Editorial Board   Guest Author

Ms. Ryan

Andria Ryan

Partner, Fisher & Phillips LLP

Andria Lure Ryan is a partner in the Atlanta office of Fisher & Phillips LLP, and she serves as the chair of the firm's Hospitality Industry Practice Group. She joined the law firm in 1988. Ms. Ryan represents numerous hotel, resort, restaurant and related employers throughout the United States in various phases of labor and employment law. She spends much of her time counseling employers in day-to-day employment and labor decisions and educating employers about prevention and practical solutions to workplace problems. In 2005, Ms. Ryan served as chair of the State Bar of Georgia’s Labor and Employment Law Section. She is an active member on the American Hotel and Lodging Association’s Human Resources Committee. In addition, she is a frequent speaker to industry groups and human resources professionals on such topics as avoiding harassment in the workplace, maintaining a union-free workplace, wage and hour and immigration compliance, avoiding discrimination claims, proper interviewing and effective discipline and discharge techniques. Ms. Ryan has authored numerous articles for industry publications including most recently articles about appearance policies and the use of criminal background checks by employers. In 2007, she received the Chairman's Award from the Colorado Hotel & Lodging Association for her development of the Employment Compliance Guide for Colorado Hospitality Employers. She also has been honored by the South Carolina Hospitality Association and the Washington Lodging Association for valuable contributions by an Allied member. Ms. Ryan is "AV" Peer Review Rated by Martindale-Hubbell. She received a bachelor's degree from American University in Washington, D.C. and a law degree from Catholic University.

Ms. Ryan can be contacted at 404-240-4219 or aryan@laborlawyers.com

Coming up in May 2018...

Eco-Friendly Practices: The Greening of Your Bottom Line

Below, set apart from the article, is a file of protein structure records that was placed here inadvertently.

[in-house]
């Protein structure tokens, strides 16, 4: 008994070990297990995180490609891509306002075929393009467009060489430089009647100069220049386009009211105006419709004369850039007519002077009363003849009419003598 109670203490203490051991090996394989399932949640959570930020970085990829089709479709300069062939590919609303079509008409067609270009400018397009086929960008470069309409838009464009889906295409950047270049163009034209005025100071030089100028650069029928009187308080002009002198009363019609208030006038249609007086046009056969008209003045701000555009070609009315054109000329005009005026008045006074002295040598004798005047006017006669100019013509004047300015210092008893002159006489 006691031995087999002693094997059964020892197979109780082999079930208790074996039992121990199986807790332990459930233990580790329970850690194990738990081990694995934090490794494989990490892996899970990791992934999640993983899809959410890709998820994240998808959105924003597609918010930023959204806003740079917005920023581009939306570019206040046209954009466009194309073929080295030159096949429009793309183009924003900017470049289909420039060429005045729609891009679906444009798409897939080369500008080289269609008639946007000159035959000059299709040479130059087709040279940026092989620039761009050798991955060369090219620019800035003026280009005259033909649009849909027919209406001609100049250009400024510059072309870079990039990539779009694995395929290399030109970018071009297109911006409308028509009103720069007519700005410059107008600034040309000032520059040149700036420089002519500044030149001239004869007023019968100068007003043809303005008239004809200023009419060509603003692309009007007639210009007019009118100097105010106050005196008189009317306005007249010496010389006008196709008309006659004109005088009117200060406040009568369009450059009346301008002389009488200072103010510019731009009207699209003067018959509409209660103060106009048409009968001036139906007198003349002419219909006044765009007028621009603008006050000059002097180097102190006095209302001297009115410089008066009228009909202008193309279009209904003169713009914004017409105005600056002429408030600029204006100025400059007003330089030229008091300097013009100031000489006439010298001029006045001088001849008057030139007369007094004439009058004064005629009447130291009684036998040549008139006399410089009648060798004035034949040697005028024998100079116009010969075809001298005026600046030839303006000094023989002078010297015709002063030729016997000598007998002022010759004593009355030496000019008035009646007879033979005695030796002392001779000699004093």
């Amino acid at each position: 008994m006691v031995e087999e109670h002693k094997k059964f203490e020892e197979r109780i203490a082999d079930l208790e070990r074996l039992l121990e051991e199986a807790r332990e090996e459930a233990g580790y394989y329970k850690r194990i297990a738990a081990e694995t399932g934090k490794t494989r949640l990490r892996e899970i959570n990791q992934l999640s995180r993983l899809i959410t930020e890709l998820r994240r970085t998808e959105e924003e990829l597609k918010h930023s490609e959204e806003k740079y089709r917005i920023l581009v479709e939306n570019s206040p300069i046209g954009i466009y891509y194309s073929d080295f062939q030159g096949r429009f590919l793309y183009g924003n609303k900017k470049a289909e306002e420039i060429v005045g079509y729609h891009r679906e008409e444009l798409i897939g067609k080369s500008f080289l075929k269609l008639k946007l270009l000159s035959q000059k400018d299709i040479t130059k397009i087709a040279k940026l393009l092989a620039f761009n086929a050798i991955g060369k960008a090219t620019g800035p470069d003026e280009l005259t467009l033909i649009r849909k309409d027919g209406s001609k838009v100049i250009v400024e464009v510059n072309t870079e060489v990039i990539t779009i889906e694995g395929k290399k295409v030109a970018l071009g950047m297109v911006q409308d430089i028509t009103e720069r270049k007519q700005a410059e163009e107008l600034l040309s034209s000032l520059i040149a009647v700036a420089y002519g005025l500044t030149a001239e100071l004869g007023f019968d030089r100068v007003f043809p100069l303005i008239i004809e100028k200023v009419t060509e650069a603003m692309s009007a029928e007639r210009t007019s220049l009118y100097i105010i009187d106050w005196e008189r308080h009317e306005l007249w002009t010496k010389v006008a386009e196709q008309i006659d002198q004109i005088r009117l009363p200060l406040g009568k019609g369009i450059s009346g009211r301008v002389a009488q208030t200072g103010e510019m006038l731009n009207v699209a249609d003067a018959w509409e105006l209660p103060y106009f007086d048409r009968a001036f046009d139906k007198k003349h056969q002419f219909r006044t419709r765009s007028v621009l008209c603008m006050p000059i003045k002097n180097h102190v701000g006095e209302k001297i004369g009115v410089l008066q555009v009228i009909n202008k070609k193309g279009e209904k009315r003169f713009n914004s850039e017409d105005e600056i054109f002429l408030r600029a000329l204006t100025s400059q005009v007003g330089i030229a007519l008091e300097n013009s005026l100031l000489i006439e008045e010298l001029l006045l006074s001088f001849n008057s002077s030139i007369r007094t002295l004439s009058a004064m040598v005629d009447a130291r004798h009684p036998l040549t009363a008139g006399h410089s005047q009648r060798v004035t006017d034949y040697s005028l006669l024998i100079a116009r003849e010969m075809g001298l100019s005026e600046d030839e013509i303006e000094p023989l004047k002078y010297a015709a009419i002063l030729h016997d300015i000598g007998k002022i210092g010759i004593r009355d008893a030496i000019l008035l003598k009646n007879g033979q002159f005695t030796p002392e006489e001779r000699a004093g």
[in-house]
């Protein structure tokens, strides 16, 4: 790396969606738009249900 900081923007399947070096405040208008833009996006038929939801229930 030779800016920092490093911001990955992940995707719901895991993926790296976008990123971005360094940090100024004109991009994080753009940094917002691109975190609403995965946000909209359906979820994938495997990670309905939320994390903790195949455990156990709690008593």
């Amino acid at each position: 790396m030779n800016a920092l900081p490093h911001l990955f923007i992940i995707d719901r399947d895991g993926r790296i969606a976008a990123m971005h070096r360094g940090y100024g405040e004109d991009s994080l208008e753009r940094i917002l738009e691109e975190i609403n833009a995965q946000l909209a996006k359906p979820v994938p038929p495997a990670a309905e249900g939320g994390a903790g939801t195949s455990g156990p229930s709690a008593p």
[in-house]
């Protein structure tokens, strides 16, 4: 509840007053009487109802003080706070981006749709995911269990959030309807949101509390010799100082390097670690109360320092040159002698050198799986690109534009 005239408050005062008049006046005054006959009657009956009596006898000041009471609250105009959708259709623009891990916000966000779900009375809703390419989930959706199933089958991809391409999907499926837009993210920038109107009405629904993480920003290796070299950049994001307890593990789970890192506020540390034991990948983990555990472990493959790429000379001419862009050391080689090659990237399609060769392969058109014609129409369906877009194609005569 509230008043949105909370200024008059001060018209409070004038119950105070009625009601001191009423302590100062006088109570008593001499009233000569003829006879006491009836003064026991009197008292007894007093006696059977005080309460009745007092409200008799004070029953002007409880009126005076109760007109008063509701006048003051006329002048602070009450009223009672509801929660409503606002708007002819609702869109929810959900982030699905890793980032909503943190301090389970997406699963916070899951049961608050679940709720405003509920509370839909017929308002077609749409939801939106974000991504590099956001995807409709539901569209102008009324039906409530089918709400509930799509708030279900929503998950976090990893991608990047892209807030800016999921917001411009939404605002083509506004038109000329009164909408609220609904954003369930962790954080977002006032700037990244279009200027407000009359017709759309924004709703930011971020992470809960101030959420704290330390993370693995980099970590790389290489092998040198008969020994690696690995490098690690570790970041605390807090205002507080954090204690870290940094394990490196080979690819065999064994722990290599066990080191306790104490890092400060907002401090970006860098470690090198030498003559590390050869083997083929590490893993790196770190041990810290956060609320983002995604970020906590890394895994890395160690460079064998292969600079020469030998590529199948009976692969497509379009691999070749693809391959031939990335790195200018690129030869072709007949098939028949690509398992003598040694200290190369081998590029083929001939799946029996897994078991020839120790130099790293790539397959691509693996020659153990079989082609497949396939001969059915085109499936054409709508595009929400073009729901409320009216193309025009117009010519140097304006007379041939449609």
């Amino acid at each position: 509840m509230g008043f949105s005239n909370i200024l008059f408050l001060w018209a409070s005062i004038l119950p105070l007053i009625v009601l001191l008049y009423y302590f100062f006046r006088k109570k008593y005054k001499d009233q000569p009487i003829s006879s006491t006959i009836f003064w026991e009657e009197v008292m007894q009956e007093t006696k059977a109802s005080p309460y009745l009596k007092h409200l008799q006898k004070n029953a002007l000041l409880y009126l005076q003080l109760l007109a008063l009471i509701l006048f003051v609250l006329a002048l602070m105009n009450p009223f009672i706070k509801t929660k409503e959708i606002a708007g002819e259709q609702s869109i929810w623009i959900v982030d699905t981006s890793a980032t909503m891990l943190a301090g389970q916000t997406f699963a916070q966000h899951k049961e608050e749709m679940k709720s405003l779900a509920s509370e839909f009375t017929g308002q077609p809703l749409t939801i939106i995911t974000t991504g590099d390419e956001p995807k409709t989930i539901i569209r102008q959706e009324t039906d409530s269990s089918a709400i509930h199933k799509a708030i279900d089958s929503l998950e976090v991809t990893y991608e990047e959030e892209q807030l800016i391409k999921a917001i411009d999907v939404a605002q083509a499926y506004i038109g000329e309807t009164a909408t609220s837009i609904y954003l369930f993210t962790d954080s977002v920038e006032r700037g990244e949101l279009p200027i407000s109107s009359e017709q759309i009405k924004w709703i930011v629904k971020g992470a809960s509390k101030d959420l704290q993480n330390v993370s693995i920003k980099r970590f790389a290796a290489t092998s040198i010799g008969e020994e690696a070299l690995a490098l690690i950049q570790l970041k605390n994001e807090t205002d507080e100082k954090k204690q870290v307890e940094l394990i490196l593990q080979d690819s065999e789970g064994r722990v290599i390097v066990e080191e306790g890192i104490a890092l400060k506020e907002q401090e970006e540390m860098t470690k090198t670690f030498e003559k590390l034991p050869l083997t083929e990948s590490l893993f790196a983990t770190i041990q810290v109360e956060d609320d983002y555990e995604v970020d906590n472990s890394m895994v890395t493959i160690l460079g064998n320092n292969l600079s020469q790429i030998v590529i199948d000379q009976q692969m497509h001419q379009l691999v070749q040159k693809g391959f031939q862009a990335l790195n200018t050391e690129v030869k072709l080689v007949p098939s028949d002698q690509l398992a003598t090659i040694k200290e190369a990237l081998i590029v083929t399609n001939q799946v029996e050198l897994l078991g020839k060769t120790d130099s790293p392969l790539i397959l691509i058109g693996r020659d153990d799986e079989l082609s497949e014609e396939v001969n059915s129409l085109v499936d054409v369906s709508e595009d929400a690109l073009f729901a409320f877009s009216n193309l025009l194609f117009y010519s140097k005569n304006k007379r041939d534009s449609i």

There are strong moral and ethical reasons why a hotel should incorporate eco-friendly practices into their business but it is also becoming abundantly clear that “going green” can dramatically improve a hotel's bottom line. When energy-saving measures are introduced - fluorescent bulbs, ceiling fans, linen cards, lights out cards, motion sensors for all public spaces, and energy management systems - energy bills are substantially reduced. When water-saving equipment is introduced - low-flow showerheads, low-flow toilets, waterless urinals, and serving water only on request in restaurants - water bills are also considerably reduced. Waste hauling is another major expense which can be lowered through recycling efforts and by avoiding wastefully-packaged products. Vendors can be asked to deliver products in minimal wrapping, and to deliver products one day, and pick up the packaging materials the next day - generating substantial savings. In addition, renewable sources of energy (solar, geothermal, wind, etc.) have substantially improved the economics of using alternative energies at the property level. There are other compelling reasons to initiate sustainability practices in their operation. Being green means guests and staff are healthier, which can lead to an increase in staff retention, as well as increased business from health conscious guests. Also, sooner or later, all properties will be sold, and green hotels will command a higher price due to its energy efficiencies. Finally, some hotels qualify for tax credits, subsidies and rebates from local, regional and federal governments for the eco-friendly investments they've made in their hotels. The May issue of the Hotel Business Review will document how some hotels are integrating sustainable practices into their operations and how their hotels are benefiting from them.